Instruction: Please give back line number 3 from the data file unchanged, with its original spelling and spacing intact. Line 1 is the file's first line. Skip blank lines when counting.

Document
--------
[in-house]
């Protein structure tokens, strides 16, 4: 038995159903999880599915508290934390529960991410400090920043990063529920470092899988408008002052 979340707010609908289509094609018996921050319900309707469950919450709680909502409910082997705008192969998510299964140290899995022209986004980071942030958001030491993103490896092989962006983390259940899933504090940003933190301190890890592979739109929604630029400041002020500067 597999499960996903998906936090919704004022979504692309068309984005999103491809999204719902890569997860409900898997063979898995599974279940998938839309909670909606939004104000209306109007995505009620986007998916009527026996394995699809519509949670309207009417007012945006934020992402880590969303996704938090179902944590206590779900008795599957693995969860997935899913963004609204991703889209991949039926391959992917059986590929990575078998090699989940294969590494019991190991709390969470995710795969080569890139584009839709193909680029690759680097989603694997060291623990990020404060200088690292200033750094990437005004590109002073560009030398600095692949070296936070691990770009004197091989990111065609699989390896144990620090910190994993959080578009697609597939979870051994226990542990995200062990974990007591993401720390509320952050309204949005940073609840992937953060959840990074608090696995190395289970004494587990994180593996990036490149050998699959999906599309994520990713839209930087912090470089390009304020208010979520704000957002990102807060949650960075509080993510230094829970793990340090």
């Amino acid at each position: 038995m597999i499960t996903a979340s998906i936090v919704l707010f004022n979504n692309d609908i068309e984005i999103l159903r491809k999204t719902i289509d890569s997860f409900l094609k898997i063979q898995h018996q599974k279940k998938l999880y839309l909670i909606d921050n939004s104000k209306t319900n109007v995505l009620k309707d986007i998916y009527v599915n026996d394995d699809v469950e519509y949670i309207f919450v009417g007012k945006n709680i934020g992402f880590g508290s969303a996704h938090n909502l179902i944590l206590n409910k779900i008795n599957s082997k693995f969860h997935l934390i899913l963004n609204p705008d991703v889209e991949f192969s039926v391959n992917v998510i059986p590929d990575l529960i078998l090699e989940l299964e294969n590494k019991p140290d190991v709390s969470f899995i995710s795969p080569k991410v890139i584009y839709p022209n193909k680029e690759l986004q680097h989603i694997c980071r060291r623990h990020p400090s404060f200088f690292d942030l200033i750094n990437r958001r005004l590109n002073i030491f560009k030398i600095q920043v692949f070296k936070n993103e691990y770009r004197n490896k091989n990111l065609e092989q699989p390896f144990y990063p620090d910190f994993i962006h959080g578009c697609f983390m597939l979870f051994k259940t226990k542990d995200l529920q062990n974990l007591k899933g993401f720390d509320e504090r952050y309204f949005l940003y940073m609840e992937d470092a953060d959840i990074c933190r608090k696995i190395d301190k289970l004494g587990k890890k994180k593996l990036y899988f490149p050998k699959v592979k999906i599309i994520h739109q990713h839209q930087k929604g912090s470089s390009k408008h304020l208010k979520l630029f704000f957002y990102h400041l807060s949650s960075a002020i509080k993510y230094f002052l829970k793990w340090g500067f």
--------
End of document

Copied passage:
């Amino acid at each position: 038995m597999i499960t996903a979340s998906i936090v919704l707010f004022n979504n692309d609908i068309e984005i999103l159903r491809k999204t719902i289509d890569s997860f409900l094609k898997i063979q898995h018996q599974k279940k998938l999880y839309l909670i909606d921050n939004s104000k209306t319900n109007v995505l009620k309707d986007i998916y009527v599915n026996d394995d699809v469950e519509y949670i309207f919450v009417g007012k945006n709680i934020g992402f880590g508290s969303a996704h938090n909502l179902i944590l206590n409910k779900i008795n599957s082997k693995f969860h997935l934390i899913l963004n609204p705008d991703v889209e991949f192969s039926v391959n992917v998510i059986p590929d990575l529960i078998l090699e989940l299964e294969n590494k019991p140290d190991v709390s969470f899995i995710s795969p080569k991410v890139i584009y839709p022209n193909k680029e690759l986004q680097h989603i694997c980071r060291r623990h990020p400090s404060f200088f690292d942030l200033i750094n990437r958001r005004l590109n002073i030491f560009k030398i600095q920043v692949f070296k936070n993103e691990y770009r004197n490896k091989n990111l065609e092989q699989p390896f144990y990063p620090d910190f994993i962006h959080g578009c697609f983390m597939l979870f051994k259940t226990k542990d995200l529920q062990n974990l007591k899933g993401f720390d509320e504090r952050y309204f949005l940003y940073m609840e992937d470092a953060d959840i990074c933190r608090k696995i190395d301190k289970l004494g587990k890890k994180k593996l990036y899988f490149p050998k699959v592979k999906i599309i994520h739109q990713h839209q930087k929604g912090s470089s390009k408008h304020l208010k979520l630029f704000f957002y990102h400041l807060s949650s960075a002020i509080k993510y230094f002052l829970k793990w340090g500067f």